White Plains (N.Y.) Journal News, Nov. 18; New York Library Association
Philadelphia details rationale for branch closings
After 11 days of mounting outcry over its budget cuts, Mayor Nutter’s office November 17 tried to assuage critics with more detailed explanations for its decision to target 11 library branches for closing. Siobhan Reardon, president and director of the Free Library of Philadelphia, told city council that it was her idea to shrink the library system to provide better service at existing libraries with fewer resources. Amy Dougherty, director of the Friends of the Free Library, called on Mayor Nutter to grant the library three to six months to develop a credible long-term solution. Meanwhile, library supporters staged protests (1:15)....
Philadelphia Inquirer, Nov. 18; Philadelphia Daily News, Nov. 17; KWY-TV, Nov. 17
New Hampshire library seeks benefactor
The new library in Gilmanton, New Hampshire, has thousands of books, a handsome circulation desk, and plenty of chairs for quiet lounging. Now it needs a final, crucial component: a budget so it can open. A dogged group of volunteers raised enough money over a decade to build and furnish the library, an 18th-century barn that they took down, moved across the state in pieces, and reassembled (above). But so far, they have avoided asking for a local tax increase to cover the library’s annual operating budget....
New York Times, Nov. 17; Gilmanton (N.H.) Year-Round Library Association
Wildfire destroys California monastery and its library
The raging wildfire that destroyed more than 100 plush homes in the hills above Santa Barbara, Calif., on November 14 also claimed a hilltop oasis for thousands over the years, the Episcopalian Mount Calvary Monastery and Retreat House. The sprawling, Spanish-style complex had been filled with quiet reading rooms and endless shelves of books on myriad topics. All that remains are a couple of walls under a collapsed roof and the large metal cross in the courtyard. “The place was a treasure trove of antiques and rare books,” said Peter Rood, rector of Holy Nativity Episcopal Church in Westchester, California....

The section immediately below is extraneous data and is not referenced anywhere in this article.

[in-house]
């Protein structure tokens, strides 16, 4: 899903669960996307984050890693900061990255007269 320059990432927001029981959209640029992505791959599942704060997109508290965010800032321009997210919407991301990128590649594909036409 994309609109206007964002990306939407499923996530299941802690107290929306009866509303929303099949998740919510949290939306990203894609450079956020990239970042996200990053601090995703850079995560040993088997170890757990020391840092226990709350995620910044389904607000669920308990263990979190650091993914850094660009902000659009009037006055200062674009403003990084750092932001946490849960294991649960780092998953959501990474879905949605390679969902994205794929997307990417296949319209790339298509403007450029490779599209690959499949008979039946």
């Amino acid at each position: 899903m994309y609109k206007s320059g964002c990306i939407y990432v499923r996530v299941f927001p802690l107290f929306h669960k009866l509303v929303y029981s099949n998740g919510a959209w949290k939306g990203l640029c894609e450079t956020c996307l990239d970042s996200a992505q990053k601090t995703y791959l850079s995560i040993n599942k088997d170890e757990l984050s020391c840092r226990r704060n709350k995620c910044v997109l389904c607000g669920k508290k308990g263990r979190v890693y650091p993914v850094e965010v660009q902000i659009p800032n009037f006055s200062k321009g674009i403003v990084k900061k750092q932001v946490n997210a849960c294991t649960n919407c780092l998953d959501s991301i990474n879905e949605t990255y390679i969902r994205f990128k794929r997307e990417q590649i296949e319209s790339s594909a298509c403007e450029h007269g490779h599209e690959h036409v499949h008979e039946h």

USA Today, Nov. 15
Harvard professor takes on RIAA
The music industry’s courtroom campaign against people who share songs online is coming under counterattack. Harvard Law School Professor Charles Nesson has launched a constitutional assault against a federal copyright law at the heart of the Recording Industry Association of America’s aggressive strategy, which has wrung payments from thousands of song-swappers since 2003. Nesson has come to the defense of a Boston University graduate student targeted in one of the RIAA lawsuits and hopes to challenge the basis for the litigation....
Associated Press, Nov. 14; ZDNet, Oct. 29; Boston Globe, Nov. 18
Library helped Obama’s job search
As a reminder that local libraries offer extensive job-search resources, here’s how Barack Obama found his community-organizing job in Chicago after he graduated from Columbia University. In 2005, he told American Libraries magazine: “I probably would not be in Chicago were it not for the Manhattan public library, because I was looking for an organizing job and was having great trouble finding a job as a community organizer in New York.”...
New York Daily News, Nov. 9
Sex offender found living in UIUC undergrad library
A convicted sex offender was found to be sheltering himself at the University of Illinois at Urbana-Champaign’s Undergraduate Library. Police Lt. Roy Acree said Eric J. Kaminski, 21, was discovered in the library around 2:30 a.m. on November 13. Library security believes Kaminski, who was convicted of a sex crime in Michigan, had been living in the library behind movable bookshelves in the northeast corner of the building....
Champaign (Ill.) News-Gazette, Nov. 14
Librarian’s widow settles lawsuit
The New Jersey State Board of Education has agreed to pay $32,500 to settle a lawsuit brought by the widow of a former librarian at Clifton Avenue Grade School in Lakewood, whom she said died partly because of harassment from his coworkers and superiors. Cheryl A. Watson claimed that teacher and librarian Roz Renner and other school officials discriminated against her late husband, George Watson Jr., because of his race and disabilities....
Asbury Park (N.J.) Press, Nov. 18
1861 letter donated to Spartanburg County library
A nearly 150-year-old letter predicting the start of the Civil War—written by former mayor John A. Henneman, who was later fatally shot while in office—is an important piece of history that the Spartanburg County (S.C.) Public Library never even knew existed, let alone expected to receive in the mail. Ed Daugherty, a former history teacher living in Missouri, had sent the letter (postmarked February 25, 1861), explaining that he would like to donate a historical document to the library if the library was interested....
Spartanburg (S.C.) Herald-Journal, Nov. 17
Rare Champlain map sells for $250,000
A rare print of a 396-year-old map of Canada created by French explorer Samuel de Champlain has sold at a Sotheby’s auction in Britain for nearly $250,000 ($203,000 U.S.), triple the expected price. It was purchased November 13 by an unidentified collector. It was the first published map to show Montreal, Lake Champlain, and the Great Lakes as a chain of connected waterways....